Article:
Post-Nasal Drip and Your Asthma

Clearing up post-nasal drip can help you feel better

Is post-nasal drip contributing to your poor asthma control? If you think it may be, learn to identify the cause and check out these tips on how to get your drip under control.

Close-up of woman holding her throat
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Post-nasal drip is a condition that occurs when your nose produces too much mucus. When this excess mucus comes out of the front of your nose, a simple runny nose occurs. Post-nasal drip happens when the excess mucus your nose and other glands produce runs from your nose down the back of your throat. This process occurs naturally, but when you are producing more mucus than usual or your mucus is exceptionally thick, you can experience the uncomfortable sensation of post-nasal drip.


The biggest symptom of post-nasal drip is prolonged discomfort. As fluid builds up in the back of your throat, you may feel like you constantly need to swallow, or that there is an itch in your throat that you can’t scratch. This irritation can lead to coughing and wheezing as well, and post-nasal drip is actually one of the most common causes of chronic cough. Coughing can lead to additional soreness and irritation. That’s why answering “what is nasal drip” can be so difficult: the symptoms so commonly lead to other symptoms, and cause other problems along the way.


Since post-nasal drip is the result of your body producing too much mucus, there are many possible causes. Both the flu and the common cold can lead to post-nasal drip. Environmental factors like allergies, certain foods, and certain weather conditions can also make post-nasal drip more common. Certain medications can lead to post-nasal drip, as can both a deviated septum and general sinus infection or inflammation.

Another common cause of postnasal drip is laryngopharyngeal reflux (LPR) or silent reflux. It is called silent reflux because it is not associated with heartburn and is very different from gastroesophageal reflux disease (GERD). Rather than an excess production of mucus, silent reflux or LPR increases the sensitivity of the back of of the throat to mucus. Laryngopharyngeal reflux is characterized by throat clearing, postnasal drip, and occasionally a night time cough.

The treatment of laryngopharyngeal reflux is very different from the treatment of other causes of postnasal drip. If postnasal drip does not improve with methods aimed at decreasing mucus production, see an ear, nose and throat doctor for proper evaluation.


Doctor recommended treatments of post-nasal drip depend on the cause of mucus build up. If a bacterial infection is to blame, basic antibiotics may be prescribed. Antihistamines and decongestants can help relieve mucus build-up when an infection is viral, and several mucus-thinning medications exist to help with the issue as well. However, in addition to these conventional and doctor-prescribed or recommended over the counter treatments, there are a number of home treatments you can try as well to relieve the symptoms and fight the causes of post-nasal drip.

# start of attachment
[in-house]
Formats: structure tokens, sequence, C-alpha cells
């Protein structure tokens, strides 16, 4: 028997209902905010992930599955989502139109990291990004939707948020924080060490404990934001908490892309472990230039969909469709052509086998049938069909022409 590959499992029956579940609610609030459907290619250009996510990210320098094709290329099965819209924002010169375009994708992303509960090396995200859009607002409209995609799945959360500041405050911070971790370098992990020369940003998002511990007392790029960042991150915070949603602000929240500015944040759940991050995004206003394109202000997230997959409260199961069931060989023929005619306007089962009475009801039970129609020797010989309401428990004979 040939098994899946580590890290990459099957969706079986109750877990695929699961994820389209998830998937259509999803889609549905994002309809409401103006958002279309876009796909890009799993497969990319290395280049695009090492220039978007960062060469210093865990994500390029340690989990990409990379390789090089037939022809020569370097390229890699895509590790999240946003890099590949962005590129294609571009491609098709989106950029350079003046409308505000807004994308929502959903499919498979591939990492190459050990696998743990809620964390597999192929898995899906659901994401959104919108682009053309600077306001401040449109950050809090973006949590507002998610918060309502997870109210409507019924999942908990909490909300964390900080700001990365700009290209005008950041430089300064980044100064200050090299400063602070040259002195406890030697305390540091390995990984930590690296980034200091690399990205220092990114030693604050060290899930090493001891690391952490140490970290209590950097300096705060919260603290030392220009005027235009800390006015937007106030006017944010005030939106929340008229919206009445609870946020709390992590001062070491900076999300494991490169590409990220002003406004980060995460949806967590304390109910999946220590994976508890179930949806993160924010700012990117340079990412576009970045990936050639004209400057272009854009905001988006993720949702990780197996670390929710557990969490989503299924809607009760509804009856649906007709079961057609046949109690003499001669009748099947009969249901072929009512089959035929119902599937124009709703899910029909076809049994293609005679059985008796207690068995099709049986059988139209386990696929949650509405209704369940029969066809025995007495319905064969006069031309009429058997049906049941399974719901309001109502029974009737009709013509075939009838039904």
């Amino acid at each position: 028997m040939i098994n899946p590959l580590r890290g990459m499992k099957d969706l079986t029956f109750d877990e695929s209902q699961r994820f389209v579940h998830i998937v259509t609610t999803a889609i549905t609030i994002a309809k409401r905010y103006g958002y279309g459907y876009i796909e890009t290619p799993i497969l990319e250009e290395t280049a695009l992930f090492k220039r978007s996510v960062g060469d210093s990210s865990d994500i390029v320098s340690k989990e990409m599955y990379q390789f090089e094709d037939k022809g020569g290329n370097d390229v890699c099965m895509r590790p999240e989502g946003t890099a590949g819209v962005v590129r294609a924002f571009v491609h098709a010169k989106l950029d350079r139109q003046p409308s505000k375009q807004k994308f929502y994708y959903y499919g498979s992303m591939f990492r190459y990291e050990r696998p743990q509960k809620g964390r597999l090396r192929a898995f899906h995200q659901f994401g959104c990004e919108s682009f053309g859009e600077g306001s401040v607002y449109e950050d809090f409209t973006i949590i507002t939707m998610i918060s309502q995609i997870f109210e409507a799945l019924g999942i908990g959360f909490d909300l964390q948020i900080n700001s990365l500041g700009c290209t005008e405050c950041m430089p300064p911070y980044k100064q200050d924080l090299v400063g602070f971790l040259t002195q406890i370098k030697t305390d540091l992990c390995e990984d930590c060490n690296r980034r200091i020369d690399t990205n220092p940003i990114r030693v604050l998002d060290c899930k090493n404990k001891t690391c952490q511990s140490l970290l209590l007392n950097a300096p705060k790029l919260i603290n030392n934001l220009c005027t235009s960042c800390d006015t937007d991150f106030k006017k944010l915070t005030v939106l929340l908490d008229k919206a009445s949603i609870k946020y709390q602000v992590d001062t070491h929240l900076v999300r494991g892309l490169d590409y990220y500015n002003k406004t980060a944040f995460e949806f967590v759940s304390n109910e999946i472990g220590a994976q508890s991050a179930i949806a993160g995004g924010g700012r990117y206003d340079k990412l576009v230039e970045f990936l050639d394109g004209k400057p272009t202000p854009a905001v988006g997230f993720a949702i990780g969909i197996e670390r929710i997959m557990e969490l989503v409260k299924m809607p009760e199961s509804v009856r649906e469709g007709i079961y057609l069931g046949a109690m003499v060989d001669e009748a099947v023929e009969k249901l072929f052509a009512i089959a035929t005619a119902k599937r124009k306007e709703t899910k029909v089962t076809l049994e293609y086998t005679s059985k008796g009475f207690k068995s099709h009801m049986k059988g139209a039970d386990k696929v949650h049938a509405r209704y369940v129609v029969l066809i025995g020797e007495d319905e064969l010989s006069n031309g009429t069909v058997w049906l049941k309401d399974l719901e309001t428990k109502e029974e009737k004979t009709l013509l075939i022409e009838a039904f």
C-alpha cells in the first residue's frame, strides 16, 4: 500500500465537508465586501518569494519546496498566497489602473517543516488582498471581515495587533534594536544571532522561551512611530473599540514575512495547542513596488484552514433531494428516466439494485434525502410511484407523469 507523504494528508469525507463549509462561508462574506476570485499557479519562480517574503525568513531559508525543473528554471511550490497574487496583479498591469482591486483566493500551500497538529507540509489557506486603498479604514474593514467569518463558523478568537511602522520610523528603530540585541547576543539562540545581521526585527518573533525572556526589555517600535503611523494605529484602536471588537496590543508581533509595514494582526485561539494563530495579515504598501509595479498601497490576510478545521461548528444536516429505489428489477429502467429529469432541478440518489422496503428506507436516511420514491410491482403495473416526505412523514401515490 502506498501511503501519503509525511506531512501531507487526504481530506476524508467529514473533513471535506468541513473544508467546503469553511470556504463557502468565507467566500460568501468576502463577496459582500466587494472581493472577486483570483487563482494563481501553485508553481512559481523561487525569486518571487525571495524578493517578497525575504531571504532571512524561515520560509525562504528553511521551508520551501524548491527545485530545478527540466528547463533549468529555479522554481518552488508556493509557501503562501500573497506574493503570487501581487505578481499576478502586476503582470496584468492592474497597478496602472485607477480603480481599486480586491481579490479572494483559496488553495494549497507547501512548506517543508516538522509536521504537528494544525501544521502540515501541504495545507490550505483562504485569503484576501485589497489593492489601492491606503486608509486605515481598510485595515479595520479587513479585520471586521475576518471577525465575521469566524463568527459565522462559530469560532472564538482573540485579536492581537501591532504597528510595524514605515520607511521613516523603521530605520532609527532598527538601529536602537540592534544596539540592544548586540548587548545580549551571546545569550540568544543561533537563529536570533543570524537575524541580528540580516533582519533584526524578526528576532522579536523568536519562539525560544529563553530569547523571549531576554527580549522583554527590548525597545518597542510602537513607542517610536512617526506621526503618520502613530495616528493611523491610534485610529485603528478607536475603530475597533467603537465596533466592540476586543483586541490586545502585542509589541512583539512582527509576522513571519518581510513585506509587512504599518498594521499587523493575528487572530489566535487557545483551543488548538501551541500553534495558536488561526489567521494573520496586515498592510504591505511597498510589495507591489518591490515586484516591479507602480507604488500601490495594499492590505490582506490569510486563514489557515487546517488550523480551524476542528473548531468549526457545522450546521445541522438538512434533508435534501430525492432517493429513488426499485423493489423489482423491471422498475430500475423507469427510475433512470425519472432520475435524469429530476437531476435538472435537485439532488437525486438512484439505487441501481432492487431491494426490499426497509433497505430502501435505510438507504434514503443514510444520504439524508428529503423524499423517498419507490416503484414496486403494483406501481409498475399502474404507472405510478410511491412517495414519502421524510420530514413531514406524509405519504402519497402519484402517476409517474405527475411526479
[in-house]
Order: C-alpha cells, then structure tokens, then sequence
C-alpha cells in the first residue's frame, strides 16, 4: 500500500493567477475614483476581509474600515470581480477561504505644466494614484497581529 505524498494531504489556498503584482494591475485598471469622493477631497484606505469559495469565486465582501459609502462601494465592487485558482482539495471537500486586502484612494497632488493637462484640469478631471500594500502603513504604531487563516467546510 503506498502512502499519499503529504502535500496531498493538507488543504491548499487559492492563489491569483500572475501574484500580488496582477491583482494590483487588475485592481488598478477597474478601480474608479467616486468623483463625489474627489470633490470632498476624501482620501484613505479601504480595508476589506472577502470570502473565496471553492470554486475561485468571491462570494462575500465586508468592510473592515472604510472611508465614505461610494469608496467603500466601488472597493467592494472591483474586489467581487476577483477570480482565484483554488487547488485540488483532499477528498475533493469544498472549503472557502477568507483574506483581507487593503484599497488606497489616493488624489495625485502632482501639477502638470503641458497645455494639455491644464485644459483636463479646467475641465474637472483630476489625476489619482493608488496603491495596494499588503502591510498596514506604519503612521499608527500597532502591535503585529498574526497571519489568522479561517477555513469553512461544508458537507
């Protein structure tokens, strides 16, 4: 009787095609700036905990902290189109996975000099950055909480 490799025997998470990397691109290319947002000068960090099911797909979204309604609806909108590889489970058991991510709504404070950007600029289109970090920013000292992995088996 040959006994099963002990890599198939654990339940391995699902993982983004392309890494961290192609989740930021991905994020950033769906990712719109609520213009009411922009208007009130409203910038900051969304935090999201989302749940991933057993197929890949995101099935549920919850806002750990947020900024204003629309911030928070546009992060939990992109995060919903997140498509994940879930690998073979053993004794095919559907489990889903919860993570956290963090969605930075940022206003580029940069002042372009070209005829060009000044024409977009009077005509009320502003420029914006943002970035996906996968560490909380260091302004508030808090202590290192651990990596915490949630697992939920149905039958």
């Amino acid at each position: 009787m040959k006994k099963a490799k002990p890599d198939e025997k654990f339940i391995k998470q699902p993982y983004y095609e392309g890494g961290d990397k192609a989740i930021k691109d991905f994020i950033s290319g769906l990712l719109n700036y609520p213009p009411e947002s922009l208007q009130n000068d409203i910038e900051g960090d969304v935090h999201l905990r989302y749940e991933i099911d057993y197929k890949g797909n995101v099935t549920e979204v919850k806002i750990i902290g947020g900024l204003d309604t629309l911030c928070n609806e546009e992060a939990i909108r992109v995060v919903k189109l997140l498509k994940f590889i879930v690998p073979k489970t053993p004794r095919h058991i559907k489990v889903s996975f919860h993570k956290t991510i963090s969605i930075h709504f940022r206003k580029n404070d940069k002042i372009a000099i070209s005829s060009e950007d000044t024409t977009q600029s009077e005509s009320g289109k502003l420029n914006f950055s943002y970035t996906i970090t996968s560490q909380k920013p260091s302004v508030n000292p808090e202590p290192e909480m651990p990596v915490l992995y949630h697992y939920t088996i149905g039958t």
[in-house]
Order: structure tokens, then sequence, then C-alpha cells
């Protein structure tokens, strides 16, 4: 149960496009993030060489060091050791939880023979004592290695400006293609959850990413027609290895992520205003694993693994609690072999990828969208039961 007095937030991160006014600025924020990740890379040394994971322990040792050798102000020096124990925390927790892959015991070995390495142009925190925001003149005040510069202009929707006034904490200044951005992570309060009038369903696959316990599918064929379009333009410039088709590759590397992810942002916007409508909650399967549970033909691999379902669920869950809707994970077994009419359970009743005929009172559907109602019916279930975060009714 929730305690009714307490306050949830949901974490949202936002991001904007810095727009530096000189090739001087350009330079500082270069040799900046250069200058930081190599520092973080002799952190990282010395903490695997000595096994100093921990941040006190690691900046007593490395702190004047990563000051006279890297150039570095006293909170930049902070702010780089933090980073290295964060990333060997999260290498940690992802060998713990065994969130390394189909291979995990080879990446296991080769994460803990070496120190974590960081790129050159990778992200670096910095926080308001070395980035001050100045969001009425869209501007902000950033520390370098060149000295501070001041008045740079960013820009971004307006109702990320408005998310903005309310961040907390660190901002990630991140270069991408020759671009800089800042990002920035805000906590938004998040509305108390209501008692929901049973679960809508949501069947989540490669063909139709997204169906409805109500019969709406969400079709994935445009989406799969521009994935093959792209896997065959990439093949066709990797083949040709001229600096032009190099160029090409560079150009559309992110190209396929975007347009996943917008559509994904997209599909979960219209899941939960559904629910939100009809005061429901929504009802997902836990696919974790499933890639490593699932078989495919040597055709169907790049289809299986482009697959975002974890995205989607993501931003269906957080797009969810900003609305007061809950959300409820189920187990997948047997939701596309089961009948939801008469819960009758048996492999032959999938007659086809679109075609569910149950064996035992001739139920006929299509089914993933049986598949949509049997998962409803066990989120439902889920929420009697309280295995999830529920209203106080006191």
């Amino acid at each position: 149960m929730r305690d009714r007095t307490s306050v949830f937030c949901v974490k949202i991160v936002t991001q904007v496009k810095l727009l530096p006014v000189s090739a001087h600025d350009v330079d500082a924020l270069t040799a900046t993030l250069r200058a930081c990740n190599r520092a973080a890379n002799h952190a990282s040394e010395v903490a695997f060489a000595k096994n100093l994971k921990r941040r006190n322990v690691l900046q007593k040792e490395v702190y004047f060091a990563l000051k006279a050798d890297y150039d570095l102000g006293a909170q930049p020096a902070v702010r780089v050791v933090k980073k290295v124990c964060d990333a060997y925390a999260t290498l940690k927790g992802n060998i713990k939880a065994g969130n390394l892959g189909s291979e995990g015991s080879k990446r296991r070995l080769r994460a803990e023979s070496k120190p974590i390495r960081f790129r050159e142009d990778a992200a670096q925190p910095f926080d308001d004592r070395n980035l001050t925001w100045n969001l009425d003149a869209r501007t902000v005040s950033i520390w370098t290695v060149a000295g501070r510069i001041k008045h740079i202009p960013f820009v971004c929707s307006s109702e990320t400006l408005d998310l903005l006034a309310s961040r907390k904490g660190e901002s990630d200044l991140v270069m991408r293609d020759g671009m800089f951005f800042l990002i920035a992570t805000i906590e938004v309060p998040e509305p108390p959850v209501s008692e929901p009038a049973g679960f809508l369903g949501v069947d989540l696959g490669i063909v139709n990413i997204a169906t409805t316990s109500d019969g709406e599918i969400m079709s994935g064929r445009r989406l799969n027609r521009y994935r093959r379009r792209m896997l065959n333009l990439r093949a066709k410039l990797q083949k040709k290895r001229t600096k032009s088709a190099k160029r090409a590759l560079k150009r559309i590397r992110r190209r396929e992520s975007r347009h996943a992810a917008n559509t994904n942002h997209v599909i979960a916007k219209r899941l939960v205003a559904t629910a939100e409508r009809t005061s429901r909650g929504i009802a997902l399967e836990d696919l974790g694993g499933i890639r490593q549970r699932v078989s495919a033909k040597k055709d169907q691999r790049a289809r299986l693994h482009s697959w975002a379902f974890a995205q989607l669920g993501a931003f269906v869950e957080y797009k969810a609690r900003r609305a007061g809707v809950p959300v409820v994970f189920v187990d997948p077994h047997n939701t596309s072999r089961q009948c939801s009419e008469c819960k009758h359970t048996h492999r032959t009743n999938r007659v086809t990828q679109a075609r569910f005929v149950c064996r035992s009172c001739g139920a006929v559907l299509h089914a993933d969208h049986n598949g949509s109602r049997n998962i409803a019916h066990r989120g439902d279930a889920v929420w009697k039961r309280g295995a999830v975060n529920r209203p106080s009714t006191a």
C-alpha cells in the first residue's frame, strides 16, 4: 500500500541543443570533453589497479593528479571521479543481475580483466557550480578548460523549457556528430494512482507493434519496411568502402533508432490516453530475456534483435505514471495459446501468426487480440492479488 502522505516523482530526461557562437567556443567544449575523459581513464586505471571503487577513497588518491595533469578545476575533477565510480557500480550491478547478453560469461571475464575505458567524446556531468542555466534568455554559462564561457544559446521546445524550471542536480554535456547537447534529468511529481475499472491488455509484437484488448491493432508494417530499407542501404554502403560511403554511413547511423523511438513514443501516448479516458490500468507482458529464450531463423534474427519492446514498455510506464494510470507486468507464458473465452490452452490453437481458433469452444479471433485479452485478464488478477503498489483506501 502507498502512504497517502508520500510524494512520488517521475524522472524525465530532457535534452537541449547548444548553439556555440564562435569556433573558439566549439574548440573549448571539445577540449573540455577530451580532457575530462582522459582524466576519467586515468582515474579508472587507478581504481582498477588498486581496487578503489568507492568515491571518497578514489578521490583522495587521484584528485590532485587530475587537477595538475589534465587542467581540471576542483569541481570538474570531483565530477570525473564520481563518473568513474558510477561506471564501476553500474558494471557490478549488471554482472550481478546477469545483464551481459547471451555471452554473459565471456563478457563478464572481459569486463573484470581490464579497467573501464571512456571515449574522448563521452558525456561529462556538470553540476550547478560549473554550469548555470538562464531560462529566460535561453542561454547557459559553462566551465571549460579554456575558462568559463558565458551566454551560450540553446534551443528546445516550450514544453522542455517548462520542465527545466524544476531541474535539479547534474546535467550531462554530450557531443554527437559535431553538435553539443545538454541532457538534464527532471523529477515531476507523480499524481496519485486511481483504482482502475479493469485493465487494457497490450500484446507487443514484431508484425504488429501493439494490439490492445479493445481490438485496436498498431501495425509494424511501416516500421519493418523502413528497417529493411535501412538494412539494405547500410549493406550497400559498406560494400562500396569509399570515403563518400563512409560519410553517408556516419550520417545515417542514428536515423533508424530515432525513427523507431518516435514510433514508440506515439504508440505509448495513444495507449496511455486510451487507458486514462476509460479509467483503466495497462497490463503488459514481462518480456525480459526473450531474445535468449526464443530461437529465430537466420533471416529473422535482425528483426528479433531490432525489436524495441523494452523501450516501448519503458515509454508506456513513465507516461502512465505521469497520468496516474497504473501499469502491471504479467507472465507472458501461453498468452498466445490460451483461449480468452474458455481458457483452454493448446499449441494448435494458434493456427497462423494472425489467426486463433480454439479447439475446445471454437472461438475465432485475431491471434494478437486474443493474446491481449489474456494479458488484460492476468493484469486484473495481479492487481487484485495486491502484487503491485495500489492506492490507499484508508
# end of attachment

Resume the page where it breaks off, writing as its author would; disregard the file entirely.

Each of the home treatments that follow is aimed at reducing the symptoms of post-nasal drip and helping fight some of the more common causes. Try each of these home treatments, or try them all together to find relief that works for you. If your symptoms get worse and post-nasal drip becomes a big hindrance in your life, consider visiting a doctor and seeking a prescription treatment. Here are some home remedies that you can try first, or in addition to a prescribed treatment. 

Nasal Irrigation: Nasal irrigation involves introducing a saline solution into the sinuses and nasal canal, either with a nasal spray or a neti pot. Neti pots are a popular and proven option that can help you clear out a lot of mucus quickly. Using a neti pot may not clear post-nasal drip out of your throat immediately, but will get rid of a lot of the mucus that builds up in the nose and sinuses and ends up causing nasal drip down the road. Be careful not to overuse oxymetazoline (a component of the Afrin nasal spray) as there have been cases of reported addiction and rebound congestion.

Using a Vaporizer or HumidifierMany people find that the irritation caused by post-nasal drip gets exacerbated by dry air, which can lead to coughing and throat irritation of its own. By using a humidifier in your home, you can protect your throat from additional dry air provoked irritation. Plus, many of the causes of post-nasal drip like allergies get mitigated in a major way by a good in-home humidifier. However, the moist air can cause additional mucus issues in some people, so make sure to pay attention to the effects on you.

Propping Head Up With a Pillow: Many people notice that post- nasal drip is the worst in the morning or late at night, and this can be caused by mucus pooling up in the back of your throat while you sleep. To stop mucus from pooling, try propping up your head at a more aggressive angle when you sleep. If you are able to prop your head at a steeper angle, mucus won’t be able to pool up as easily, and you should notice a marked decrease in occurrences of post-nasal drip in the early morning or throughout the night. 

Alleviating Allergies: One of the most common causes of post-nasal drip is airborne allergens, and by fighting some of the most common in-home airborne allergens you can fight post-nasal drip indirectly. Make sure to vacuum your home thoroughly, and keep all of your bedding clean. You may consider protecting your mattress with a dust mite proof cover as well, to stop dust from building up in your bedding and leading to post-nasal drip.   

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